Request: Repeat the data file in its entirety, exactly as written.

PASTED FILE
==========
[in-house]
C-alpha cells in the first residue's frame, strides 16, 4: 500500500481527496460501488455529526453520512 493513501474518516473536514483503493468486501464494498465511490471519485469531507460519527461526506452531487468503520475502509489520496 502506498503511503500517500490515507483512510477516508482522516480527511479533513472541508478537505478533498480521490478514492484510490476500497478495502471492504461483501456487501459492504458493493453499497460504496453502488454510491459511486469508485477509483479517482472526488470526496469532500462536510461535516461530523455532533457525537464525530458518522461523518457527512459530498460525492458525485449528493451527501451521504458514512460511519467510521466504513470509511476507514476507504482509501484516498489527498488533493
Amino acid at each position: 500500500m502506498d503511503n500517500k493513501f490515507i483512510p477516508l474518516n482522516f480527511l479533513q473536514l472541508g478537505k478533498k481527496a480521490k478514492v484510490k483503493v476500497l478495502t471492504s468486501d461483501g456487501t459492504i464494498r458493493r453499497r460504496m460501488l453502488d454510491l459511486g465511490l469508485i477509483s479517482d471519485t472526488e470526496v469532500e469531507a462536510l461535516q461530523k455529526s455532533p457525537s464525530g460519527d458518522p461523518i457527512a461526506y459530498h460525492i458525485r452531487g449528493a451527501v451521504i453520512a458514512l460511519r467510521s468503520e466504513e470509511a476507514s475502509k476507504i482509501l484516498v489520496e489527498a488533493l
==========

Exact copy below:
[in-house]
C-alpha cells in the first residue's frame, strides 16, 4: 500500500481527496460501488455529526453520512 493513501474518516473536514483503493468486501464494498465511490471519485469531507460519527461526506452531487468503520475502509489520496 502506498503511503500517500490515507483512510477516508482522516480527511479533513472541508478537505478533498480521490478514492484510490476500497478495502471492504461483501456487501459492504458493493453499497460504496453502488454510491459511486469508485477509483479517482472526488470526496469532500462536510461535516461530523455532533457525537464525530458518522461523518457527512459530498460525492458525485449528493451527501451521504458514512460511519467510521466504513470509511476507514476507504482509501484516498489527498488533493
Amino acid at each position: 500500500m502506498d503511503n500517500k493513501f490515507i483512510p477516508l474518516n482522516f480527511l479533513q473536514l472541508g478537505k478533498k481527496a480521490k478514492v484510490k483503493v476500497l478495502t471492504s468486501d461483501g456487501t459492504i464494498r458493493r453499497r460504496m460501488l453502488d454510491l459511486g465511490l469508485i477509483s479517482d471519485t472526488e470526496v469532500e469531507a462536510l461535516q461530523k455529526s455532533p457525537s464525530g460519527d458518522p461523518i457527512a461526506y459530498h460525492i458525485r452531487g449528493a451527501v451521504i453520512a458514512l460511519r467510521s468503520e466504513e470509511a476507514s475502509k476507504i482509501l484516498v489520496e489527498a488533493l